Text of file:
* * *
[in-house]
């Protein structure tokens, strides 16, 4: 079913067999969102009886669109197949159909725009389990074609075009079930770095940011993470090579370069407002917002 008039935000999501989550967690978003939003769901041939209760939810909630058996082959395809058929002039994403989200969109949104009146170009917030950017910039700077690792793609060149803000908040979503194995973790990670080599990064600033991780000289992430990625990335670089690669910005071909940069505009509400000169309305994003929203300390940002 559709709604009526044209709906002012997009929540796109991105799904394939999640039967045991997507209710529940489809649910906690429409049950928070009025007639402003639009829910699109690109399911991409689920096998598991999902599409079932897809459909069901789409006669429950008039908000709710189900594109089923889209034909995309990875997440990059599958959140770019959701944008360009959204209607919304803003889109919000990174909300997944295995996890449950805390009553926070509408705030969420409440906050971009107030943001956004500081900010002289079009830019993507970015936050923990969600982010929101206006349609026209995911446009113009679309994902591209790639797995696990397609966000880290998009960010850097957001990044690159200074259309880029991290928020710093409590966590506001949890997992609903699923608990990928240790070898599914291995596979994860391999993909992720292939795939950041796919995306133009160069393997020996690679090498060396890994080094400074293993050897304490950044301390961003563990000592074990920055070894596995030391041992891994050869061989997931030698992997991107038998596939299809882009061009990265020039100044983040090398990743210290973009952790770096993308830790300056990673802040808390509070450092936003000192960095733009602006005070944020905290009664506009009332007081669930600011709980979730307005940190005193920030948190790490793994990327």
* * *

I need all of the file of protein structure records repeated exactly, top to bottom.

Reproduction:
[in-house]
């Protein structure tokens, strides 16, 4: 079913067999969102009886669109197949159909725009389990074609075009079930770095940011993470090579370069407002917002 008039935000999501989550967690978003939003769901041939209760939810909630058996082959395809058929002039994403989200969109949104009146170009917030950017910039700077690792793609060149803000908040979503194995973790990670080599990064600033991780000289992430990625990335670089690669910005071909940069505009509400000169309305994003929203300390940002 559709709604009526044209709906002012997009929540796109991105799904394939999640039967045991997507209710529940489809649910906690429409049950928070009025007639402003639009829910699109690109399911991409689920096998598991999902599409079932897809459909069901789409006669429950008039908000709710189900594109089923889209034909995309990875997440990059599958959140770019959701944008360009959204209607919304803003889109919000990174909300997944295995996890449950805390009553926070509408705030969420409440906050971009107030943001956004500081900010002289079009830019993507970015936050923990969600982010929101206006349609026209995911446009113009679309994902591209790639797995696990397609966000880290998009960010850097957001990044690159200074259309880029991290928020710093409590966590506001949890997992609903699923608990990928240790070898599914291995596979994860391999993909992720292939795939950041796919995306133009160069393997020996690679090498060396890994080094400074293993050897304490950044301390961003563990000592074990920055070894596995030391041992891994050869061989997931030698992997991107038998596939299809882009061009990265020039100044983040090398990743210290973009952790770096993308830790300056990673802040808390509070450092936003000192960095733009602006005070944020905290009664506009009332007081669930600011709980979730307005940190005193920030948190790490793994990327």